Of these 2 jigs, I use one a LOT the other, not as often, but both get used in my shop. The Assembly Jig is one of my top used jigs. I am always using it to hold my work square as I assemble then glue it together. The only real problem with the last ones I made, they seem to be too small as the projects and picture frames I make seem to get larger and larger ...

Watch it on Youtube: https://youtu.be/Bj0PK-MqroA

Time to upgrade the Assembly Jig with some new ideas to make this one last a bit longer and make it easier to use ...

The best wood for an assembly jig is MDF, it's relatively inexpensive, flat and you can often purchase half or quarter sheets of it as your wood store. The only other component you will need is plywood for the sides, but you could also use MDF for this as well. I prefer plywood because it is both stable and easy to plane an edge to around 45 degrees so that when it is glued to the base, any little bits of sawdust won't make get in the way as you snug your wood project up the sides of the jig.  For this build, I just used my block plane with about 5 or 6 passes and took the edge down enough that any bits of sawdust would not get in the way of a nice fit.  I also MARKED where the edge was so I wouldn't put the arm on wrong ... a simple but sometimes crucial step ... marking your wood so you don't assemble wrong. 

One of the reasons I need to keep re-making this jig is because I often seem to get glue either on the sides' alignment arms or on the base which can often lead to misalignments if you are not careful. The fix for that is to use Paraffin wax the will either prevent the glue from sticking to the arms and base or at least make it easy to remove. 

Frame assembly jig

As you can see in the video I marked off an area where  I did not want paraffin wax to get because I would be gluing the arms down there and by applying masking tape to the inside of my pencil line I could add the paraffin was to just slightly under the arms ... I also added paraffin was to the sides of the arms.

I know some of you may be concerned about the wax "getting on your project" but I have never seen that happen. I have been using paraffin wax in the workshop for at least 2 decades and have never encountered a time where the wax interfered with anything, even a topcoat finish.

Once the piece has been waxed, all it takes is a bit of glue on the base and I add one of the arms to the base, align it with the edge of the base and tack it down with an air nailer or even just some fine finishing nails.
Next, you will want to attach the second arm but do NOT butt it right up to first, leave a bit of space, again to ensure wood chips and dust can be easily removed. In this case, you will need to align the second arm using a "Square" Carpenter's Square. I say this because sometimes these are not perfectly square and need a bit of adjusting. You can see detail here.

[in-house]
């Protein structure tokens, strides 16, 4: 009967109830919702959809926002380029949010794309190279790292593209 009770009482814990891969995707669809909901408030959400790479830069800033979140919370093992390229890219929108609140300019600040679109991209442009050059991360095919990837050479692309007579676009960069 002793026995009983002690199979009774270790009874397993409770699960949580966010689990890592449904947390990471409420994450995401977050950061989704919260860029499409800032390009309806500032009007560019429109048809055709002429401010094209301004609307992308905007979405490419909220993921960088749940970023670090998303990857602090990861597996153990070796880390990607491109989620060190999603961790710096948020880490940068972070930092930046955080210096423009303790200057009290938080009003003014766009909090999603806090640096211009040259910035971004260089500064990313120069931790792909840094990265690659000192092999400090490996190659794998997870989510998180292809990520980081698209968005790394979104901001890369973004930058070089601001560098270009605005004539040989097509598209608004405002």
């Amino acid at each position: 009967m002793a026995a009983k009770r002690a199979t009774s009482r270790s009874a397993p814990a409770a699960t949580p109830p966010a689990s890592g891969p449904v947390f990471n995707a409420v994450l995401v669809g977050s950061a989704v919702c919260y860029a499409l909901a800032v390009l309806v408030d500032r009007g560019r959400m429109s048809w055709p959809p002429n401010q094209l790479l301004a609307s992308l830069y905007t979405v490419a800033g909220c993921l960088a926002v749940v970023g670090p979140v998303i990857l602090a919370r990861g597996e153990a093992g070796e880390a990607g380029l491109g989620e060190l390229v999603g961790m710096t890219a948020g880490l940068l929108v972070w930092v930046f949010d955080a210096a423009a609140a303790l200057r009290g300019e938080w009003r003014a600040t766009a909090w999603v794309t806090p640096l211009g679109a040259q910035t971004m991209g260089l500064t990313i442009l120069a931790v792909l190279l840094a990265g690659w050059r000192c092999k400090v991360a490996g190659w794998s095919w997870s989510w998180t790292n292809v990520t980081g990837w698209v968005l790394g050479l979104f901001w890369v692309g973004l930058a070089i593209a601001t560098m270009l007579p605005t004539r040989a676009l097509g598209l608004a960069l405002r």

Now because you have chamfered the bottom of both arms, you can't really expect a Carpenter's Square to align perfectly so you will need to elevate it slightly so it can sit flush with plywood sides.  Tack with an air nailer, check alignment, and finish tacking.  That's it you are done!

Next, we move along to the Lap Joint Jig which I originally made as a Tenoning Jig as it fulfills both functions, but since someone asked what is the "STRONGEST" joint, for this article we are treating it as a Lap Joint Jig.

Galf Lap Joint Jig

If you will be using this jig a lot, you may be interested in"Toggle Clamps" rather than using one of the set clamps as I use in the above picture. The nice thing with the toggle clamps is that they are handy to use and the ones I have listed from the Amazon Store are reasonably priced too.
You can check them out here at the woodworkweb Amazon store

For those of you who do not have wide fences like mine, such as the narrow fences that come with many of the contractor's type saws, as I mentioned in the video, on the "outboard" side, if you substitute for a larger piece of wood, such as a 2X4 (trimmed and jointed of course)  With this you will get a much more stable jig.

Set-up is easy and for this entire Lap Joint Procedure, I did not use a measuring tape once. As you saw in the video the set-up for making the shoulder cut was done using the existing sides of the MDF frame where I cut the Lap Joint from.  
In the picture below I am using my 3/8 inch measuring bar to set the width of the cut which in this case is half of the 3/4" MDF wood I am cutting.

Table saw blade measurement

If you are new to woodworking and have not heard of measuring bars, below is a link to the listing on the Amazon woodworkweb store, you can check these out by clicking the link. 
These are my PREFERRED measuring bars, you can purchase a much more expensive one but these cost MUCH less and are actually BETTER !!!

measuring bars

Below is what the cut would look like as the blade is cutting the slot from the MDF. 

Table Saw Lap Joint Jig
And here is the final cut. I highly recommend making a test cut to get the fit perfect. I got lucky on this cut and it cut exactly where I needed it but I often need to make test cuts because it is a very fine line when you are only cutting half of each side. Probably the most challenging cuts you will make on your table saw so take your time and "sneak up" on a perfect fit.

Making Half Lap Joints

For information on how to make the Lap Joint (or Tenoning) you can find the article and video by clicking HERE 
Don't forget you can always find more information by typing a topic name into the search box near the top of this page.

Copyright Colin Knecht